The Phillies announced a change in their starting rotation because Cole Hamels has the flu.

Hamels, who was supposed to start Sunday against Washington, has been pushed back to Tuesday, when he will face the visiting Toronto Blue Jays.

Roberto Hernandez, who was slated to start Tuesday, will pitch Sunday.

Kyle Kendrick will remain the starter Monday against Toronto.

Manager Ryne Sandberg said Hamels reported that he didn't feel well Friday. At that time, Hernandez was available for relief duty, but the Phillies held him back.

"We stayed away from using him, knowing how Cole was feeling [Friday] and wanting to see how Cole was [Saturday]," Sandberg said before the game Saturday against the visiting Nationals. "[Hernandez] is good to go."

Hernandez's last start was April 25 in a 5-4 loss at Arizona. He allowed four earned runs in six innings and took the loss.

Hernandez also pitched one-third of an inning in relief during a 6-1 loss Tuesday to the New York Mets.

That was Hamels' last outing, in which he allowed six runs (all earned) in 42/3 innings. Hamels, who didn't make his first start until April 23 because of biceps tendinitis, is 0-2 with a 6.75 ERA in two starts.

Farmhands of the month

Reading outfielder Cam Perkins and righthander Ken Giles were named the Phillies' minor-league player and pitcher of the month for April.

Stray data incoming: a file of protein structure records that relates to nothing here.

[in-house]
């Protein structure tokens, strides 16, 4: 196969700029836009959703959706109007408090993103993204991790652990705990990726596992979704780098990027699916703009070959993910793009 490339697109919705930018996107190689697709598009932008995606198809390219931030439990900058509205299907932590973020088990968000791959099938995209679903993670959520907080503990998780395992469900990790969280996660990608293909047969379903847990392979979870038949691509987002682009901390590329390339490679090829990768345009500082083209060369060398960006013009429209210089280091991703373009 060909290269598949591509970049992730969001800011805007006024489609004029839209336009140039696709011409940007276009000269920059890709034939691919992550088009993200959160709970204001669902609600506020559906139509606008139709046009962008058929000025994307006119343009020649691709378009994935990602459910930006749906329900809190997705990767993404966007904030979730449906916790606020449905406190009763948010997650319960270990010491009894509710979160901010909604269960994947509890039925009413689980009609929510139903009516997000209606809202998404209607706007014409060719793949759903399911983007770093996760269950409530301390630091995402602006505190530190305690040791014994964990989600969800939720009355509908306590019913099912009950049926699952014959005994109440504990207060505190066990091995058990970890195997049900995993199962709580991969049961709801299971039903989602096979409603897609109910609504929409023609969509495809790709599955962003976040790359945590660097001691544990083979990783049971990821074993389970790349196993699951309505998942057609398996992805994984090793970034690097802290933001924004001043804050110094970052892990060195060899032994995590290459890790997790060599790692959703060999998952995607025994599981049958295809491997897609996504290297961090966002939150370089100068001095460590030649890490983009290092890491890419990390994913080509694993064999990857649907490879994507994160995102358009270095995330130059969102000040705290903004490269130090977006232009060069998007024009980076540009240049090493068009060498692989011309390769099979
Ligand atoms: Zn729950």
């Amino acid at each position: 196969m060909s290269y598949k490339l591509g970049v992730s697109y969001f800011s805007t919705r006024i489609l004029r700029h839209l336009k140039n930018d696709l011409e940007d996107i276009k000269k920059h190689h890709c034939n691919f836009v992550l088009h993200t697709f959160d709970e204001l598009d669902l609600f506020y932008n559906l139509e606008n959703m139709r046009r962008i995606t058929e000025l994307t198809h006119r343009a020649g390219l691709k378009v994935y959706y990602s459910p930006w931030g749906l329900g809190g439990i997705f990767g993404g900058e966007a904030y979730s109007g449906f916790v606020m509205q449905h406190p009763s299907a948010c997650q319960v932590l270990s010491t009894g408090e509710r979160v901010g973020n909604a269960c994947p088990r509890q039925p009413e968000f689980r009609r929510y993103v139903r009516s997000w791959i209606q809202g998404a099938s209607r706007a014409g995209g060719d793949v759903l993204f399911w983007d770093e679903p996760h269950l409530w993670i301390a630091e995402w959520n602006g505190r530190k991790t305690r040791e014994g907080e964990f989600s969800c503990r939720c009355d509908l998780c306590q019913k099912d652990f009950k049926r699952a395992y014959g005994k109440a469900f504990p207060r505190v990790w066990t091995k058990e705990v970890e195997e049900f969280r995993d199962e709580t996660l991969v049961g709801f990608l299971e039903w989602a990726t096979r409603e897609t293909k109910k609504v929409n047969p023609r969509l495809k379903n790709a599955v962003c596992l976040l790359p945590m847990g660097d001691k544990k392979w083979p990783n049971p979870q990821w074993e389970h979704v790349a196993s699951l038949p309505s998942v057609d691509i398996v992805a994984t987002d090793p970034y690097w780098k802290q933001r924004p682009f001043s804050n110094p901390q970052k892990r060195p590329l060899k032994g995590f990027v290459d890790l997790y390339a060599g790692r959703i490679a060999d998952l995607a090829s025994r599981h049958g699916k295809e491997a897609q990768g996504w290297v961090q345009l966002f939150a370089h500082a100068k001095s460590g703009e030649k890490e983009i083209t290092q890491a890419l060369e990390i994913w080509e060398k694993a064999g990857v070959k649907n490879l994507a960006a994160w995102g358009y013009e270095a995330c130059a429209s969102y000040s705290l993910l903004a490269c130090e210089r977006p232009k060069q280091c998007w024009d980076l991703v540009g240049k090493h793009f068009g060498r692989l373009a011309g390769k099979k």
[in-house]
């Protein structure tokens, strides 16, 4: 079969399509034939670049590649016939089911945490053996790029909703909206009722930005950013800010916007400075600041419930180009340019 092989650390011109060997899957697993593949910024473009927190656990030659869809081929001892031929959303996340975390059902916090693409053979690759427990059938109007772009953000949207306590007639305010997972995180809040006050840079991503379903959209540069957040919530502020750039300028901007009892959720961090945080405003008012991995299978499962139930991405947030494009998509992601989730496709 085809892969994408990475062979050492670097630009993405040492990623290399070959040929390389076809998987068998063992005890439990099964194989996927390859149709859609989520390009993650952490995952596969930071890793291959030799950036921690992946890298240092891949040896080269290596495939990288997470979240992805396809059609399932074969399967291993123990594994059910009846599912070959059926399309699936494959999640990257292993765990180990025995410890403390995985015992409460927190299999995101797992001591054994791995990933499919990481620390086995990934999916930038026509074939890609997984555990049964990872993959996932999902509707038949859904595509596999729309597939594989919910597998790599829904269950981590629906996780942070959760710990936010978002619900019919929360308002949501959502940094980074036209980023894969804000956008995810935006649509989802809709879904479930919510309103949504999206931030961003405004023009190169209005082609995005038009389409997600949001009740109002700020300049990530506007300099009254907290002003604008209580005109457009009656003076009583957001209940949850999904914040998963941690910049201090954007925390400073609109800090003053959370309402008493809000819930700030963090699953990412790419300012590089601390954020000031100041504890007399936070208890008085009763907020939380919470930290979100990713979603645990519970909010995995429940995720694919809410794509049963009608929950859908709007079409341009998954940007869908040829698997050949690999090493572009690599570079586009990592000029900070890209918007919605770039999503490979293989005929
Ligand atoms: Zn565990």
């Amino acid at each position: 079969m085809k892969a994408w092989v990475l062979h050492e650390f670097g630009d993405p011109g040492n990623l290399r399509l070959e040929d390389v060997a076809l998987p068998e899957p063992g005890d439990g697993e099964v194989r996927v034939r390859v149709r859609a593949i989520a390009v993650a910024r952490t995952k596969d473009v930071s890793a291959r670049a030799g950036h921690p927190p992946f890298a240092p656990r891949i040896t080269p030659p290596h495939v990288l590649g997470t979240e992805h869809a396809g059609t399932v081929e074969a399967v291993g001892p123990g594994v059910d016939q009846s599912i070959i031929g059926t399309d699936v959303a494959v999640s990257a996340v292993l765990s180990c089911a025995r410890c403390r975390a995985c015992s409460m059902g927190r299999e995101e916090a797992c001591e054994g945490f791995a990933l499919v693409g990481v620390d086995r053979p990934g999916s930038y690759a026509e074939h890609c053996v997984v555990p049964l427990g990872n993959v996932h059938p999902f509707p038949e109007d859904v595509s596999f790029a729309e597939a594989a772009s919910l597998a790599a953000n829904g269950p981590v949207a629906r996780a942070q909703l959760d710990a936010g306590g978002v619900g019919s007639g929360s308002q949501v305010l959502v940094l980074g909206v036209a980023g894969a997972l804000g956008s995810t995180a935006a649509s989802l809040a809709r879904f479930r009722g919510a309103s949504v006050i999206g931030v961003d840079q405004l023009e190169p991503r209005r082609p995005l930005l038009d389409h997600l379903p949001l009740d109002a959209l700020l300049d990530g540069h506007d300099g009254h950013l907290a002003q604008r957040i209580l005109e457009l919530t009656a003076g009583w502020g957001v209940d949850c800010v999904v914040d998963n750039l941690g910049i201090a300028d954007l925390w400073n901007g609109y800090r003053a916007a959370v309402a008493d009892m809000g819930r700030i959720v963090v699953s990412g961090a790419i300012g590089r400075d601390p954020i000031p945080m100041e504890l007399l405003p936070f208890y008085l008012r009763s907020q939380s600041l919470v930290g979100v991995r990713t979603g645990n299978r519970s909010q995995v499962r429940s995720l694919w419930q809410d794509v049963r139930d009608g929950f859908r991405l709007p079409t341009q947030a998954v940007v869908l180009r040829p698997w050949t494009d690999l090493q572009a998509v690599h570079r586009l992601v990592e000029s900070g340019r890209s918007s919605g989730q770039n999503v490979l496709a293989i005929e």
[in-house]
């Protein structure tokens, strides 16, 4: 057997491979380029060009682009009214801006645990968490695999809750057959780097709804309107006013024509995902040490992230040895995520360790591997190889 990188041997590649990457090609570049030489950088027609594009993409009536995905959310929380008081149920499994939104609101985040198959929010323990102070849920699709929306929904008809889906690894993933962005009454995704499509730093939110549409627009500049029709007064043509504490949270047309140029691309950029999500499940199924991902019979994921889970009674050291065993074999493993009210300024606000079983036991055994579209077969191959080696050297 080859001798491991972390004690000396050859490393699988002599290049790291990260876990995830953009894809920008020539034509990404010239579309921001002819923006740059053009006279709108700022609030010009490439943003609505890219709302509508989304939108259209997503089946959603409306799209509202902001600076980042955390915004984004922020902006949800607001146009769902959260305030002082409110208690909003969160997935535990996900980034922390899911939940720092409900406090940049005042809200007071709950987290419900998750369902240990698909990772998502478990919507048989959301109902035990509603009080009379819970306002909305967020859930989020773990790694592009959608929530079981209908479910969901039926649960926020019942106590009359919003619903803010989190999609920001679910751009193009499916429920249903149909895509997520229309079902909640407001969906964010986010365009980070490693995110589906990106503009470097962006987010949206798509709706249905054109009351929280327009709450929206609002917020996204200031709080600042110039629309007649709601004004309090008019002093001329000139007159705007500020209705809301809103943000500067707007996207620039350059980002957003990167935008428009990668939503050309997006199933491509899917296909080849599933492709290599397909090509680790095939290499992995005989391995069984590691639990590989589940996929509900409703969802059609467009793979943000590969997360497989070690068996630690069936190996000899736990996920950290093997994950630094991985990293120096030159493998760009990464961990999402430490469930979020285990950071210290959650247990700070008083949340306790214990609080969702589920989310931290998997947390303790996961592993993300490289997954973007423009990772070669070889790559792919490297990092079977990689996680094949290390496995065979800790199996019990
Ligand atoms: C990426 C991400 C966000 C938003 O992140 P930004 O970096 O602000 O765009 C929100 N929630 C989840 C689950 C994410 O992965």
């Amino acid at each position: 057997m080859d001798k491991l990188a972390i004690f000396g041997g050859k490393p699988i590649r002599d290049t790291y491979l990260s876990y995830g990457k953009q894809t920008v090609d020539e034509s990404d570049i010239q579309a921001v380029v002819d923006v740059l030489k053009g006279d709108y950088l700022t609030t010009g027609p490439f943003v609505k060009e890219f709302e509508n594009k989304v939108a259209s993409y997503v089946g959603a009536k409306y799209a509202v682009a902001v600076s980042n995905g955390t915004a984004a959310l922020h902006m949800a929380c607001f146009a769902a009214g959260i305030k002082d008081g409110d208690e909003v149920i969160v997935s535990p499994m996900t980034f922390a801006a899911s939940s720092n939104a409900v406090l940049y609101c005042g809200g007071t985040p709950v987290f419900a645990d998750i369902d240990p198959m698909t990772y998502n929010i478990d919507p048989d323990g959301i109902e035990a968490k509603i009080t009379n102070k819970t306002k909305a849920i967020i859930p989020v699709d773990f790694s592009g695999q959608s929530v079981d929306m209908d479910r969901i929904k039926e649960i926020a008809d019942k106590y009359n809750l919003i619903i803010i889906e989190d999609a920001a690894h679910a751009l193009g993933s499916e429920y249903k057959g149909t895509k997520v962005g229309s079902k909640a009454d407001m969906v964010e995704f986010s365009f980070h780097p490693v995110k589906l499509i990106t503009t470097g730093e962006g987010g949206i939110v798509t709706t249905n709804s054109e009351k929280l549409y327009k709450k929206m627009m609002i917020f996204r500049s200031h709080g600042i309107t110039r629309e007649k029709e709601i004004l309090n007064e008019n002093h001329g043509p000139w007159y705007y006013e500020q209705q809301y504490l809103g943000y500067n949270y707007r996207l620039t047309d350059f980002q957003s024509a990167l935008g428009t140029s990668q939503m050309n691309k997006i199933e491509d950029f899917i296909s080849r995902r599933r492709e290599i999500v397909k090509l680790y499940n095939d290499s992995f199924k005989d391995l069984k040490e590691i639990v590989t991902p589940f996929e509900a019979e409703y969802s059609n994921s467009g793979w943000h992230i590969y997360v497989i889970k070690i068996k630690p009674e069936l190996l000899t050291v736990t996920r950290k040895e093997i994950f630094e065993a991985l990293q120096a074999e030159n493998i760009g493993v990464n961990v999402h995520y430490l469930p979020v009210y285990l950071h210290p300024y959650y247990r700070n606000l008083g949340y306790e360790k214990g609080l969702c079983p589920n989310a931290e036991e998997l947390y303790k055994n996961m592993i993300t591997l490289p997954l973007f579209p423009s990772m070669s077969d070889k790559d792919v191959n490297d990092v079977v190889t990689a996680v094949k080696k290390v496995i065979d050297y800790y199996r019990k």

Perkins batted .382 with two home runs, 14 RBIs, and a 1.023 on-base-plus- slugging-percentage for April. Giles, owner of a 100-m.p.h. fastball, had a 1.38 ERA and converted seven saves in eight chances.

Staying sharp

Kendrick, who had his start rained out Wednesday and then was pushed back to Monday so the Phillies' top three starters could face Washington (before Hamels came down with the flu), has not pitched since April 24 in a 7-3 win at the Los Angeles Dodgers.

"I have done it before, going back and forth, so this is nothing new," Kendrick said about moving in the rotation. "I threw a bullpen session [Friday], and I have to stay on top of my arm exercises."

Lidge's observation

Brad Lidge threw out the first ball before Saturday's game. Lidge will always be known for converting all 48 save opportunities, including seven in the playoffs, during the Phillies' 2008 World Series championship season.

Although the Phillies entered Saturday with six blown saves, Lidge believes the bullpen will turn it around. He is particularly high on Jake Diekman, who entered the game with a 6.75 ERA.

"He is a guy who can potentially dominate in this league," Lidge said.